View of the stunning Caribbean coral reefs in Little Cayman - Cayman Islands
Food - Drink
Croatia's Unique Coral Wine Is Aged Under The Sea
In comparison to its notable wine-making neighbors like France and Italy, you would be forgiven for not knowing that Croatia is a bustling wine producer. From the bold red Plavac Mali to the almond-flavored white Pošip and the peppery Grk, Croatia has many unique local wines, but more than that, the country is home to the world’s first coral wine.
The Coral Wine Project was developed by Croatian wine enthusiast and entrepreneur Marko Dušević, who in 2013, started the initiative to cellar bottles of wine in the Adriatic Sea. CWP wines are submerged for 200 to 750 days at a depth of roughly 50 to 100 feet where the environment is devoid of light and the temperature varies between 46 to 60 degrees Fahrenheit.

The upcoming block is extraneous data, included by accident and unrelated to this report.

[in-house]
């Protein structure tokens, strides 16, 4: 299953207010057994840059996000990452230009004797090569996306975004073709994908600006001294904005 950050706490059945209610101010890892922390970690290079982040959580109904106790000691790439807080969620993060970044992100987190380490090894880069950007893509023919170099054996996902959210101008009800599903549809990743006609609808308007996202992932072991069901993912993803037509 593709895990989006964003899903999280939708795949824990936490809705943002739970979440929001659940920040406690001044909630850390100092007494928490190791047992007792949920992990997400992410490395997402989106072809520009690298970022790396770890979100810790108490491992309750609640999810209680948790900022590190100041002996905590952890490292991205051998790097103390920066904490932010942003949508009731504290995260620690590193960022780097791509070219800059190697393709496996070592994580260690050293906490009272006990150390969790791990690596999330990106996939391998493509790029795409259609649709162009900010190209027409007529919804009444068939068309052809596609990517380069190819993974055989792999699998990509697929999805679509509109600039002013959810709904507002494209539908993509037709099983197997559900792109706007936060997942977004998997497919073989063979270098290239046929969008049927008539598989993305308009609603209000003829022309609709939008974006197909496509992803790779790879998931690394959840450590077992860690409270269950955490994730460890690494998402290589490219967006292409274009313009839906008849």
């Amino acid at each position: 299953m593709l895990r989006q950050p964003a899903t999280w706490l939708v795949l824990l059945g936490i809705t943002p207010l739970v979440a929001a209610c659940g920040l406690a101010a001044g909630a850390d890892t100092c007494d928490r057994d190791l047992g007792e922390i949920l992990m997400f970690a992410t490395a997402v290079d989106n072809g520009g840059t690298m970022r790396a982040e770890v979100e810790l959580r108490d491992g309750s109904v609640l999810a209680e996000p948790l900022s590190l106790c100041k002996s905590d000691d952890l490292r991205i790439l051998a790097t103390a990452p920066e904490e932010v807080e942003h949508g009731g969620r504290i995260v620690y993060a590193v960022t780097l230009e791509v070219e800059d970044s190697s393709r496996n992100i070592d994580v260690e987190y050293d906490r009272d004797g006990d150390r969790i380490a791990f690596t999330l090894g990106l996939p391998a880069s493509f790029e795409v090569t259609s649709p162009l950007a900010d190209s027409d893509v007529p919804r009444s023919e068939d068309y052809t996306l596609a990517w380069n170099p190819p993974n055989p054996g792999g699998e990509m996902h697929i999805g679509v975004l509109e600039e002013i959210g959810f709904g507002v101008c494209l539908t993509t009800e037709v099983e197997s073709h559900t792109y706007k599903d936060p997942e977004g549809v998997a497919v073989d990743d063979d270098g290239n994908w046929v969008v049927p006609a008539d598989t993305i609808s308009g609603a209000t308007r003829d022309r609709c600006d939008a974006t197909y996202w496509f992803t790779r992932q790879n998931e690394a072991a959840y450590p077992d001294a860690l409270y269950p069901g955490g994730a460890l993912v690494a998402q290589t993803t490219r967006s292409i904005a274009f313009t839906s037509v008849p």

The process of aging wine underwater amplifies flavors, imparting subtleties to the wine that aren’t found in wine cellared on land, and helps wine achieve more elegant flavors in half the time as traditional cellaring. The energy from underwater currents as well as the barometric pressure at these depths impart the wine with enhanced flavors, colors, and aromas.
Since coral wine is a cellaring process virtually any wine can become a coral wine. The CWP maintains a yearly production of 15,000 bottles from 150 different winemakers, and the bottles come out of the ocean beautifully encrusted with barnacles, coral, and seaweed. However, coral wine doesn’t come cheap, so if you encounter a bottle, be prepared to pay luxury prices.